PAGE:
Actos vs Avandia. A recent study funded by the Ontario Ministry of Health and Long Term Care and published on August 19, 2009, in the British Medical Journal has found that patients taking Actos have a lesser risk of developing heart failure or dying than patients taking rival drug Avandia. Researchers studied prescription data for nearly 40,000 patients age 66 and older who took Avandia or Actos between April 2002 and March 2008. However, despite the lessened risk, experts said patients with heart failure should avoid taking Actos. Actos has been linked to a risk of congestive heart failure.
Actos Heart Failure
While the study found Actos to present a lower potential risk of heart failure than Avandia, the study found no significant difference between Actos and Avandia when it came to a risk of heart attacks.
Actos vs Glyburide. Meanwhile, a 24-week post-marketing safety study was performed to compare Actos to glyburide (a drug that is also used to treat type 2 diabetes and is in a class called sulfonylureas) in uncontrolled diabetic patients. Over the course of the study, overnight hospitalization for congestive heart failure was reported in 9.9% of patients on Actos compared to 4.7% of patients on glyburide.
A 2005 study found that patients in the high risk group who were taking Actos had an increased risk of weight gain, edema, non-serious hypoglycemia and heart failure. The study, called the PROactive Study, was published in 2005 in the medical journal The Lancet.
According to a "Dear Colleague" letter, found online at fda.gov and sent by Takea and Eli Lilly and Company, Actos has been found to cause fluid retention, which can lead to heart failure.
In 2002, the package label included the following warning regarding the risk of Actos side effects: "In insulin combination studies, a small number of patients with a history of previously existing cardiac disease developed congestive heart failure when treated with ACTOS in combination with insulin." In July, 2004, the label was changed to add "Carcinogenesis, Mutagenesis, Impairment of Fertility" to the precautions.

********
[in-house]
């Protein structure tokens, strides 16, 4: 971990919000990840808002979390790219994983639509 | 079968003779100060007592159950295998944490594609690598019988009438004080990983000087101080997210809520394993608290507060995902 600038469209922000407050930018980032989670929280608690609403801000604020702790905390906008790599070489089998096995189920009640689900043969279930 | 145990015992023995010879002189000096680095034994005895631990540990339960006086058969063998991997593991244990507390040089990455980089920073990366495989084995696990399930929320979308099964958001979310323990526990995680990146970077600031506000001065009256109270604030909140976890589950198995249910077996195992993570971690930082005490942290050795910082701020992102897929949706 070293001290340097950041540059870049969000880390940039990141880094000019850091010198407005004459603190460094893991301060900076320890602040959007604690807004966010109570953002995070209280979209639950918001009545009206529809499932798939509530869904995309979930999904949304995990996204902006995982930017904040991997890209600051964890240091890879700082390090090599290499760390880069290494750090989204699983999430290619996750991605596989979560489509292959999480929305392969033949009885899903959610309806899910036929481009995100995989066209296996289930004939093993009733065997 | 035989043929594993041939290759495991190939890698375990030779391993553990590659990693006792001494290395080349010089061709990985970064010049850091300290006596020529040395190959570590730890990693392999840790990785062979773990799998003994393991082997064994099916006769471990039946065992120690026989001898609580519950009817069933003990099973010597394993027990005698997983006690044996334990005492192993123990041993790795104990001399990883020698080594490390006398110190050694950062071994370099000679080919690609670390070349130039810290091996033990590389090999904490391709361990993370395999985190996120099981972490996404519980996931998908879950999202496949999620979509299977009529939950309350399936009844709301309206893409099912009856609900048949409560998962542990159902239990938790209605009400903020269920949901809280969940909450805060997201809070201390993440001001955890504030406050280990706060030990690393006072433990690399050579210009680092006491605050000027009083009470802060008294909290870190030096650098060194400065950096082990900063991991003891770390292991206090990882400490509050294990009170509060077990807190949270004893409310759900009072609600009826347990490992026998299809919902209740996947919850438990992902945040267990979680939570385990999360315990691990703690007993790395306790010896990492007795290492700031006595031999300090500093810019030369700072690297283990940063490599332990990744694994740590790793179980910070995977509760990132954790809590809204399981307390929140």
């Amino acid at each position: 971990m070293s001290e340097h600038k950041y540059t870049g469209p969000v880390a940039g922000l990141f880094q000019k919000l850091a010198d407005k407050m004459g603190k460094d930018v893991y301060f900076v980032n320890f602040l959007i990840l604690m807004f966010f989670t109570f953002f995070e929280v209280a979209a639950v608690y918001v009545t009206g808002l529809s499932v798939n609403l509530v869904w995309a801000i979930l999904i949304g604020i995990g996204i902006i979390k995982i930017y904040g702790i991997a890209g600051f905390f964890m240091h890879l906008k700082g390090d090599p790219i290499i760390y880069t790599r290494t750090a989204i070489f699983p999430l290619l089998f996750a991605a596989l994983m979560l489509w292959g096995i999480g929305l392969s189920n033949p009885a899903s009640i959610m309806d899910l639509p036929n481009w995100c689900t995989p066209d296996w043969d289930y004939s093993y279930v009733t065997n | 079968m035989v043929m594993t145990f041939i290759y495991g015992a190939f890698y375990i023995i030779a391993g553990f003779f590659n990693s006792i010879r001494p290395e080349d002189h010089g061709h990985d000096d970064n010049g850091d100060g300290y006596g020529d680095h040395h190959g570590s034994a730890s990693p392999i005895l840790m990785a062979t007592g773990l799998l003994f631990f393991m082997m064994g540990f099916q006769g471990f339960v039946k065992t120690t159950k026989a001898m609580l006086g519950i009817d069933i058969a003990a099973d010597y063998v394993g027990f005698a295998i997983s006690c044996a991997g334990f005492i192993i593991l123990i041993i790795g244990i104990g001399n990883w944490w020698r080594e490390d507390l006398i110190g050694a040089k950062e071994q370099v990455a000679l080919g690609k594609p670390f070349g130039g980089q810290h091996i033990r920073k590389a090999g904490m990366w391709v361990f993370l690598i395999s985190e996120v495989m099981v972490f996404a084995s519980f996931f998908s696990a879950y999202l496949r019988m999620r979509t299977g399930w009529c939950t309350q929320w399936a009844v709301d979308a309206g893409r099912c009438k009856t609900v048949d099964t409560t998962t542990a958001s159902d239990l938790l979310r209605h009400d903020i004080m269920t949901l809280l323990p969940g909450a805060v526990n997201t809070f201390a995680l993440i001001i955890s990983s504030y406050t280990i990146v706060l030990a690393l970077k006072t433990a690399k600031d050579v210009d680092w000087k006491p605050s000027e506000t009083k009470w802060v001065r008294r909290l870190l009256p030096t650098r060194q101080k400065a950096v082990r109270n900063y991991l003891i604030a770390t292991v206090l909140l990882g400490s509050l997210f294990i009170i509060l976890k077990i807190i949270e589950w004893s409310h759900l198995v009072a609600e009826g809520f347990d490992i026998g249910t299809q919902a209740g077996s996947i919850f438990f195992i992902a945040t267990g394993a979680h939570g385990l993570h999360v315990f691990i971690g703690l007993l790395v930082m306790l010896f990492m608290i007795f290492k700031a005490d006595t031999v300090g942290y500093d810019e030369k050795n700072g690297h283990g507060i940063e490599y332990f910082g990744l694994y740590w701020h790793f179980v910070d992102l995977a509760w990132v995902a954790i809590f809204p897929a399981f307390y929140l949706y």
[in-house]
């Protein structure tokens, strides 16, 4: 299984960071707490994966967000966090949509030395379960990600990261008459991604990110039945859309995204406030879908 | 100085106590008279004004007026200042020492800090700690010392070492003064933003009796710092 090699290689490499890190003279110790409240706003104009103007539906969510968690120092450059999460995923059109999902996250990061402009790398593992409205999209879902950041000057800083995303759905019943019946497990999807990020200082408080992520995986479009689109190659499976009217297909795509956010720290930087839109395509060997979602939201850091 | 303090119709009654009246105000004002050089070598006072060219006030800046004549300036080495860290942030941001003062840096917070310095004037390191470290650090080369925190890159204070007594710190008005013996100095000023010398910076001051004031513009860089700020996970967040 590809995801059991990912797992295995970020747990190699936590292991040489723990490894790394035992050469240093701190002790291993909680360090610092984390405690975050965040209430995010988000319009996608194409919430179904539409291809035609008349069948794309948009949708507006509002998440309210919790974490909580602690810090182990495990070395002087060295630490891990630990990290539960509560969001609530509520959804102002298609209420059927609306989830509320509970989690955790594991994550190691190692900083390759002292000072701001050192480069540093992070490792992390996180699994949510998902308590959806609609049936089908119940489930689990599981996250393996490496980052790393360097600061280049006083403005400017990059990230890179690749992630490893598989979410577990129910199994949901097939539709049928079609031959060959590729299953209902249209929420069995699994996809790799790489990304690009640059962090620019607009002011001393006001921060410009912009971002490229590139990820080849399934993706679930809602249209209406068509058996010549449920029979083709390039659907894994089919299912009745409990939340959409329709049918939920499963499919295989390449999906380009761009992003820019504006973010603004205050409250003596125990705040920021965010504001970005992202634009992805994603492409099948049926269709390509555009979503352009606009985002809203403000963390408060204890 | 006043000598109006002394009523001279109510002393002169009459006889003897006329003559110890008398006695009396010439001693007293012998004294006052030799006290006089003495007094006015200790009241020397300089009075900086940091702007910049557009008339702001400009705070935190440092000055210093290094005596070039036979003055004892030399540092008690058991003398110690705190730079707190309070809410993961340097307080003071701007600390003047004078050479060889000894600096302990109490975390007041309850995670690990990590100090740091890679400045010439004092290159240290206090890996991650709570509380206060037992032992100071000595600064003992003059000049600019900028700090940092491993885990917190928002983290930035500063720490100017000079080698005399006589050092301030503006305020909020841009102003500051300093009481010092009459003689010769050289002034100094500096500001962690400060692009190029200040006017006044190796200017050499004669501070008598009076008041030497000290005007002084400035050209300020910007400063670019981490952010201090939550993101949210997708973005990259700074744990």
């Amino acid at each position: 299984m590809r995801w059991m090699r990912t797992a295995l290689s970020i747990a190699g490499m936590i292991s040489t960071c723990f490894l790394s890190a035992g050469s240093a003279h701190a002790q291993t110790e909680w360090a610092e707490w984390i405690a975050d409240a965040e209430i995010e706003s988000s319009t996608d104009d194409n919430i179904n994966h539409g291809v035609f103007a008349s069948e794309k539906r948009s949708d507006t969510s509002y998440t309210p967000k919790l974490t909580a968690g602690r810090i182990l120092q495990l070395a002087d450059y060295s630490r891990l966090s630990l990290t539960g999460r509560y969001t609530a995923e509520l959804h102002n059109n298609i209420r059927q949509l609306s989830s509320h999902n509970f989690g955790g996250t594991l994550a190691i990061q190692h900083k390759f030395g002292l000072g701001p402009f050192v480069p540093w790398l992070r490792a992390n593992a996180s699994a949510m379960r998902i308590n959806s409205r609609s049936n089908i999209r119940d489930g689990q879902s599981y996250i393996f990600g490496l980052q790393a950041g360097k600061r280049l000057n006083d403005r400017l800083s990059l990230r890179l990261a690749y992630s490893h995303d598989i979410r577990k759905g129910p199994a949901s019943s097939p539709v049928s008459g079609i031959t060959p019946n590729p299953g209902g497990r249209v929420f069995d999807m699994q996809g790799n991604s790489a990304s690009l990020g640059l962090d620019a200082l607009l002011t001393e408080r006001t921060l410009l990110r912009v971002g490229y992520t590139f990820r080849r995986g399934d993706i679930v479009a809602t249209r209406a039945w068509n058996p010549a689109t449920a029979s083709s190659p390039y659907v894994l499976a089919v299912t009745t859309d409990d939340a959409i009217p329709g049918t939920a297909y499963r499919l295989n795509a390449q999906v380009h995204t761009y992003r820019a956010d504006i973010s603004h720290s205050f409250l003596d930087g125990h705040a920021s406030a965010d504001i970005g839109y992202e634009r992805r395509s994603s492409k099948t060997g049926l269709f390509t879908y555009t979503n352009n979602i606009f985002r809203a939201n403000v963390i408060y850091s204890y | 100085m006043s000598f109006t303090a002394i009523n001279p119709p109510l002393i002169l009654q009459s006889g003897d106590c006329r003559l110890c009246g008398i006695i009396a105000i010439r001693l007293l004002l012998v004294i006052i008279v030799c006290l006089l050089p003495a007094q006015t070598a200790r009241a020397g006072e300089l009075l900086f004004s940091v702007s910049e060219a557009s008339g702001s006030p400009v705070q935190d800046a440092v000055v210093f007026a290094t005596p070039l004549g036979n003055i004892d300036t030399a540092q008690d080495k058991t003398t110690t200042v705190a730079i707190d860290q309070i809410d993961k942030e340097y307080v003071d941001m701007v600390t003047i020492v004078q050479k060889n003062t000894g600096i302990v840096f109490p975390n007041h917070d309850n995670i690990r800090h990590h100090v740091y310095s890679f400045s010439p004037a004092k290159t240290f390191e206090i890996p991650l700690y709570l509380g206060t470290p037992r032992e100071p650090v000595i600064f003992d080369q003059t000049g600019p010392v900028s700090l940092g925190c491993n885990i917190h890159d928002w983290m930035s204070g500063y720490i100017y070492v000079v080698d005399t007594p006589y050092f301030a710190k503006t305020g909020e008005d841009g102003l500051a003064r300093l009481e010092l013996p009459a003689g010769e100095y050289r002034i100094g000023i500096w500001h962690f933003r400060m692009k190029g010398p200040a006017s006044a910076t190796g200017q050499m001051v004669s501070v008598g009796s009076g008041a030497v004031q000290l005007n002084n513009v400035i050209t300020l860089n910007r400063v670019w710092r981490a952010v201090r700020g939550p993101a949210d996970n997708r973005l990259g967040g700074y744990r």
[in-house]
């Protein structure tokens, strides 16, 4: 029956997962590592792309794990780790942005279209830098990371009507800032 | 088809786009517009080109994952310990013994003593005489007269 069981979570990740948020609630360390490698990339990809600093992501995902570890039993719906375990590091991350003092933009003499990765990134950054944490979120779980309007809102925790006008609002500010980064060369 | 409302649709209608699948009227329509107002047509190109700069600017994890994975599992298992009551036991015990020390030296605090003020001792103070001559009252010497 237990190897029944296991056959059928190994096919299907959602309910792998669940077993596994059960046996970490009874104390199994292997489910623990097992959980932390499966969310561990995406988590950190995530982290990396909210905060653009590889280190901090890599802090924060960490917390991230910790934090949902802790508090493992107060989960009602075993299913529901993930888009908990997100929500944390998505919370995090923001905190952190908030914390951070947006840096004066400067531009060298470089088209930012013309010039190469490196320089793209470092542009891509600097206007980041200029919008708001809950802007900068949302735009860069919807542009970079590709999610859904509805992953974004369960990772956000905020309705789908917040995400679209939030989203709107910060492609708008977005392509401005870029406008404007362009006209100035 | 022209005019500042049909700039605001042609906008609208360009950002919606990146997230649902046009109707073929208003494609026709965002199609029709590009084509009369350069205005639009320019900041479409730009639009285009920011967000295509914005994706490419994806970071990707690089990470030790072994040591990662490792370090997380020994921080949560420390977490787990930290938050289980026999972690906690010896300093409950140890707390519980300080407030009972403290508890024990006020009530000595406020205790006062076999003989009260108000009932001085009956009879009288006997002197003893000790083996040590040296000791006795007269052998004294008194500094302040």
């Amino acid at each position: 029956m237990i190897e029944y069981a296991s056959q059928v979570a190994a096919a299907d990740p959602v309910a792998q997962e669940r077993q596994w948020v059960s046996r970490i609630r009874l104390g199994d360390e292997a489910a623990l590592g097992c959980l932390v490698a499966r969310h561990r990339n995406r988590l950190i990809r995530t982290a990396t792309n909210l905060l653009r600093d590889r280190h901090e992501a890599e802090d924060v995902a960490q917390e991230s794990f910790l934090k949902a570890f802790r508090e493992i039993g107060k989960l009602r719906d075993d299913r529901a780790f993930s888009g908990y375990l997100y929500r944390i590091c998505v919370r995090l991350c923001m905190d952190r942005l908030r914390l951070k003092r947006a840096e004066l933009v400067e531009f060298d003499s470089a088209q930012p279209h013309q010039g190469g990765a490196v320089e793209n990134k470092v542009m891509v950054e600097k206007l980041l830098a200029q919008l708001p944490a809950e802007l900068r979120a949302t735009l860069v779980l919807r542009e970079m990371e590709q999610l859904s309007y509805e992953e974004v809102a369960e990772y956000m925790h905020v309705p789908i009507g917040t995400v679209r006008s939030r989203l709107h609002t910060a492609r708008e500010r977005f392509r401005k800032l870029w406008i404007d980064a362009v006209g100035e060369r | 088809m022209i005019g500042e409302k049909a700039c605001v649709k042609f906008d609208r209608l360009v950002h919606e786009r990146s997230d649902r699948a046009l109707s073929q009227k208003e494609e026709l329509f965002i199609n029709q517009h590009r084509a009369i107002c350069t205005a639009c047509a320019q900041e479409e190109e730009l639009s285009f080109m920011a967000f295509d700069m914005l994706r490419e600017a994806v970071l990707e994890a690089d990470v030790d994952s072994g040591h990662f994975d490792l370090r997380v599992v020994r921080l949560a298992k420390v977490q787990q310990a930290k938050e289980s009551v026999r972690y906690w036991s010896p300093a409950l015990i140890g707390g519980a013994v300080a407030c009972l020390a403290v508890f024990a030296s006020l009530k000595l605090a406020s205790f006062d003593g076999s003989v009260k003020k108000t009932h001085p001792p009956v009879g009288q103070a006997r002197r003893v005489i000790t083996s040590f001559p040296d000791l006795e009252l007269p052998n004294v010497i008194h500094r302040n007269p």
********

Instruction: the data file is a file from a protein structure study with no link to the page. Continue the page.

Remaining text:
Actos FDA Warning
Actos is used to treat type 2 diabetes, sometimes in conjunction with insulin. It was initially approved for use in 1999.
What is Actos?
Actos Lawsuit FAQ
Actos, known generically as pioglitazone hydrochloride, is in a class of drugs known as thiazolidinediones. It is used to treat type 2 diabetes and was initially approved by the FDA in 1999.
What are Actos side effects?
Actos has been linked to side effects including rhabdomyolysis, heart failure, weight gain, fractures, edema and possibly bladder cancer.
What is rhabdomyolysis?
Rhabdomyolysis is a condition in which the patient's muscle fibers deteriorate and enter the bloodstream. It can result in kidney failure.
Read More Actos Lawsuit FAQs
Actos Side Effects Legal HelpIf you or a loved one have suffered heart failure, bladder cancer, liver damage or other side effects while taking Actos, please click the link below to send your complaint to an Actos lawyer who will evaluate your claim at no cost or obligation.
Last updated on Apr-30-14
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Actos Cancer Victims Could See A $2.2B Settlement
Santa Clara, CA: Takeda Pharmaceutical Co., the maker of Actos (pioglitazone hydrochloride), has agreed to pay over $2.2 billion to settle outstanding personal injury claims. The lawsuits allege that Takeda's diabetes medication increases the risk for cancer in patients using the drug and that it had knowledge of this but failed to properly warn consumers [READ MORE]
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Actos Bladder Cancer Expert Witness Paid for Testimony
Philadelphia, PA: An expert witness on behalf of Takeda Pharmaceuticals, who told jurors in Philadelphia that in his view the plaintiff’s Actos bladder cancer was not caused by pioglitazone, disclosed to jurors that he had been previously paid by Takeda for his expert testimony [READ MORE]